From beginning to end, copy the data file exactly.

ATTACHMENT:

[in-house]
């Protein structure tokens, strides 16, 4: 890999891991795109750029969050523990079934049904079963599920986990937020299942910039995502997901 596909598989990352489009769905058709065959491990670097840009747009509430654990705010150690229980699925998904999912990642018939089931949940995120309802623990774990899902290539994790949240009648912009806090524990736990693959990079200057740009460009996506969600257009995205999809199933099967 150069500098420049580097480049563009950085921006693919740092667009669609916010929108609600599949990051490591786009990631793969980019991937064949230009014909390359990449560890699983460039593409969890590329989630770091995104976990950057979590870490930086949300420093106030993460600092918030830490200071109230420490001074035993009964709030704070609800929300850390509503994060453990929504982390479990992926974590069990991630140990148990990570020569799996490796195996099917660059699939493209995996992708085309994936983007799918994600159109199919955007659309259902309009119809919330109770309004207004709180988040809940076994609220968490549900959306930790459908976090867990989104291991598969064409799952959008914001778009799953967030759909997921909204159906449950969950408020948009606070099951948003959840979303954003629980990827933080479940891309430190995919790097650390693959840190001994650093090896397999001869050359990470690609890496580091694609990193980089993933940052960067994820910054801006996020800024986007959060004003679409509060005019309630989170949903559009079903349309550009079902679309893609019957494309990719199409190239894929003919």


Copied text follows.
[in-house]
């Protein structure tokens, strides 16, 4: 890999891991795109750029969050523990079934049904079963599920986990937020299942910039995502997901 596909598989990352489009769905058709065959491990670097840009747009509430654990705010150690229980699925998904999912990642018939089931949940995120309802623990774990899902290539994790949240009648912009806090524990736990693959990079200057740009460009996506969600257009995205999809199933099967 150069500098420049580097480049563009950085921006693919740092667009669609916010929108609600599949990051490591786009990631793969980019991937064949230009014909390359990449560890699983460039593409969890590329989630770091995104976990950057979590870490930086949300420093106030993460600092918030830490200071109230420490001074035993009964709030704070609800929300850390509503994060453990929504982390479990992926974590069990991630140990148990990570020569799996490796195996099917660059699939493209995996992708085309994936983007799918994600159109199919955007659309259902309009119809919330109770309004207004709180988040809940076994609220968490549900959306930790459908976090867990989104291991598969064409799952959008914001778009799953967030759909997921909204159906449950969950408020948009606070099951948003959840979303954003629980990827933080479940891309430190995919790097650390693959840190001994650093090896397999001869050359990470690609890496580091694609990193980089993933940052960067994820910054801006996020800024986007959060004003679409509060005019309630989170949903559009079903349309550009079902679309893609019957494309990719199409190239894929003919």